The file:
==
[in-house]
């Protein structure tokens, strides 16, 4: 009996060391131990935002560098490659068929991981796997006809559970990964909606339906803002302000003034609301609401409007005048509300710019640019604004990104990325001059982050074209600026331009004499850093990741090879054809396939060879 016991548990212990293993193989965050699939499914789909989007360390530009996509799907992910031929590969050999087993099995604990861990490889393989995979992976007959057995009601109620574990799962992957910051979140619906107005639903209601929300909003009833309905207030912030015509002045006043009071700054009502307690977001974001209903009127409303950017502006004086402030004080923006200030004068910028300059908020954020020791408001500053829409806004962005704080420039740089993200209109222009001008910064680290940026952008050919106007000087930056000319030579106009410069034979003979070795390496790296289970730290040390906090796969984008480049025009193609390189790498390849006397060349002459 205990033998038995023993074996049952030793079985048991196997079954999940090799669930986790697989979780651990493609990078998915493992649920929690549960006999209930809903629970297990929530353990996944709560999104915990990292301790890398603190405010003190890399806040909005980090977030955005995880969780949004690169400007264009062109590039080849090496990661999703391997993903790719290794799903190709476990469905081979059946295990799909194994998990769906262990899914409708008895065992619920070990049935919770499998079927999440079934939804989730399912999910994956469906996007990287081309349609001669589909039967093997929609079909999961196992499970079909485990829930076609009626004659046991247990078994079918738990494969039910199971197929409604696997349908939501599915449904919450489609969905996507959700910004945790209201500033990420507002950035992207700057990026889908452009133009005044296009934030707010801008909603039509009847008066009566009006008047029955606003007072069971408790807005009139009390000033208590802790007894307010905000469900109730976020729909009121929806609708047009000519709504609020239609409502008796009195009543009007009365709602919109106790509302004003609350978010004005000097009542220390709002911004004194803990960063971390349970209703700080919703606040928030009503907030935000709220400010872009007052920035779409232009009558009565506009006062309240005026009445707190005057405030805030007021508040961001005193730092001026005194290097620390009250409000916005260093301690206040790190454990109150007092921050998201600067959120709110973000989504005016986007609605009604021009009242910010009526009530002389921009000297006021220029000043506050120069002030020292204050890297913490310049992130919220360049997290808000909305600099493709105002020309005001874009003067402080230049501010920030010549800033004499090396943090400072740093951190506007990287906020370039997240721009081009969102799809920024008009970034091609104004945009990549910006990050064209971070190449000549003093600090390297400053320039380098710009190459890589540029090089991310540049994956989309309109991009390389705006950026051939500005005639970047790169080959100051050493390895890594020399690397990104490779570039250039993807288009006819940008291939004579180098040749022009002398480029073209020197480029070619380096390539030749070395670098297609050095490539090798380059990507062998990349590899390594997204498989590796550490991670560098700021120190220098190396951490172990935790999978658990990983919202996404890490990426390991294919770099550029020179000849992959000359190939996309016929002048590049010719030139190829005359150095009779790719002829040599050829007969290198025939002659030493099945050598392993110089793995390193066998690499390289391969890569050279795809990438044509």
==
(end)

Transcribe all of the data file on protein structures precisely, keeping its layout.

[in-house]
């Protein structure tokens, strides 16, 4: 009996060391131990935002560098490659068929991981796997006809559970990964909606339906803002302000003034609301609401409007005048509300710019640019604004990104990325001059982050074209600026331009004499850093990741090879054809396939060879 016991548990212990293993193989965050699939499914789909989007360390530009996509799907992910031929590969050999087993099995604990861990490889393989995979992976007959057995009601109620574990799962992957910051979140619906107005639903209601929300909003009833309905207030912030015509002045006043009071700054009502307690977001974001209903009127409303950017502006004086402030004080923006200030004068910028300059908020954020020791408001500053829409806004962005704080420039740089993200209109222009001008910064680290940026952008050919106007000087930056000319030579106009410069034979003979070795390496790296289970730290040390906090796969984008480049025009193609390189790498390849006397060349002459 205990033998038995023993074996049952030793079985048991196997079954999940090799669930986790697989979780651990493609990078998915493992649920929690549960006999209930809903629970297990929530353990996944709560999104915990990292301790890398603190405010003190890399806040909005980090977030955005995880969780949004690169400007264009062109590039080849090496990661999703391997993903790719290794799903190709476990469905081979059946295990799909194994998990769906262990899914409708008895065992619920070990049935919770499998079927999440079934939804989730399912999910994956469906996007990287081309349609001669589909039967093997929609079909999961196992499970079909485990829930076609009626004659046991247990078994079918738990494969039910199971197929409604696997349908939501599915449904919450489609969905996507959700910004945790209201500033990420507002950035992207700057990026889908452009133009005044296009934030707010801008909603039509009847008066009566009006008047029955606003007072069971408790807005009139009390000033208590802790007894307010905000469900109730976020729909009121929806609708047009000519709504609020239609409502008796009195009543009007009365709602919109106790509302004003609350978010004005000097009542220390709002911004004194803990960063971390349970209703700080919703606040928030009503907030935000709220400010872009007052920035779409232009009558009565506009006062309240005026009445707190005057405030805030007021508040961001005193730092001026005194290097620390009250409000916005260093301690206040790190454990109150007092921050998201600067959120709110973000989504005016986007609605009604021009009242910010009526009530002389921009000297006021220029000043506050120069002030020292204050890297913490310049992130919220360049997290808000909305600099493709105002020309005001874009003067402080230049501010920030010549800033004499090396943090400072740093951190506007990287906020370039997240721009081009969102799809920024008009970034091609104004945009990549910006990050064209971070190449000549003093600090390297400053320039380098710009190459890589540029090089991310540049994956989309309109991009390389705006950026051939500005005639970047790169080959100051050493390895890594020399690397990104490779570039250039993807288009006819940008291939004579180098040749022009002398480029073209020197480029070619380096390539030749070395670098297609050095490539090798380059990507062998990349590899390594997204498989590796550490991670560098700021120190220098190396951490172990935790999978658990990983919202996404890490990426390991294919770099550029020179000849992959000359190939996309016929002048590049010719030139190829005359150095009779790719002829040599050829007969290198025939002659030493099945050598392993110089793995390193066998690499390289391969890569050279795809990438044509």